In April, YA author Sarah Ockler had a great post about the difficulty with finding YA books that don’t feature “white authors, white characters, white faces, white girls.” As she notes, YA authors of color are writing books, but booksellers aren’t stocking or promoting them. She asks:
“Why is diversity in fiction important? Because diversity in life is important. And when we exclude—intentionally or otherwise—characters of color from our work, we do send a billboard message to readers. We tell them that people of color aren’t there, aren’t important, aren’t worthy of our stories. That they don’t deserve to be part of the conversation of our books. That reading isn’t for them. That they don’t matter. That they don’t even register on our radar.”
Ockler isn’t the only YA author who has spoken up about diversity. Francisco X. Stork, another favorite author of mine, made some interesting comments in his interview over at The Book Smugglers:
“My hope is that in reading my stories, the reader will notice and then forget that my characters are Hispanic. Even though, my young heroes will always be specifically Hispanic, I would like them to represent what is essential in all young people regardless of race and ethnicity. I would like the reader, whatever his or her background, to look into the soul of my characters and see his or her reflection.”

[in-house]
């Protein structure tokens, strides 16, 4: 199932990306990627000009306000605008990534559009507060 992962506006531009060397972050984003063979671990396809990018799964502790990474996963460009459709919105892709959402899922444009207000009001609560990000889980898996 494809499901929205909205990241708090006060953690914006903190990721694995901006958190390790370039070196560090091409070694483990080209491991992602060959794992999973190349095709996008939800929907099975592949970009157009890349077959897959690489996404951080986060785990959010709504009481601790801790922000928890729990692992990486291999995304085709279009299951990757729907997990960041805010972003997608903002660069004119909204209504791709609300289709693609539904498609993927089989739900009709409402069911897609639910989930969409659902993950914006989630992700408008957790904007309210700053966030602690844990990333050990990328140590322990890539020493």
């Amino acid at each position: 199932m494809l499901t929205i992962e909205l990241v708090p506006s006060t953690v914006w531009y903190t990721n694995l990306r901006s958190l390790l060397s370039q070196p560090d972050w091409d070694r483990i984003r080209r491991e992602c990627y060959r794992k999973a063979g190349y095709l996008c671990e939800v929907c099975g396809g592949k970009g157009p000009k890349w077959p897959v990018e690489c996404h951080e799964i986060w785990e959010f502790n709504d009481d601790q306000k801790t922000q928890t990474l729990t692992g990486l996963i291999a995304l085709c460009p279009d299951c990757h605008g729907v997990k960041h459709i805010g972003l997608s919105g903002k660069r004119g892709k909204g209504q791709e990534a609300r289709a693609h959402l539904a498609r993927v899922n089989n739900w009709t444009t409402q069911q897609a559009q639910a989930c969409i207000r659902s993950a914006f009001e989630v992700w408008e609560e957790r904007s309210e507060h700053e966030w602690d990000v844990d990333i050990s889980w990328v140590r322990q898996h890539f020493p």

Reflection can be a two-edged sword. It would be great for white readers to realize they can identify with characters of color. What about the effects when readers of color encounter so many white characters? (See, for example, the post “The Elephant in the Room” by Elizabeth Bluemle, here, and numerous posts on this subject by the talented and indefatigable Zetta Elliott, such as the one here.)
Ockler includes a “primer” for white authors on addressing diversity, which begins with:
“Actively diversifying our fiction does not mean…Giving a character almond-shaped eyes or coffee-mocha-latte-chocolate-hazelnut-caramel-cappuccino-colored skin. In fact, as a general rule, writers seeking inspiration solely from Starbucks menus probably need to dial down the caffeine.”
Her whole article is worth reading, and worth contemplating.
Note: “Diversity” does not just mean “of color” of course – kudos to those YA authors who have incorporated differently abled characters into their fiction, including (to name some but thankfully not all): Laura and Tom McNeal (The Decoding of Lana Morris), Francisco X. Stork (The Last Summer of the Death Warriors and Marcelo in the Real World) and John Green (The Fault In Our Stars).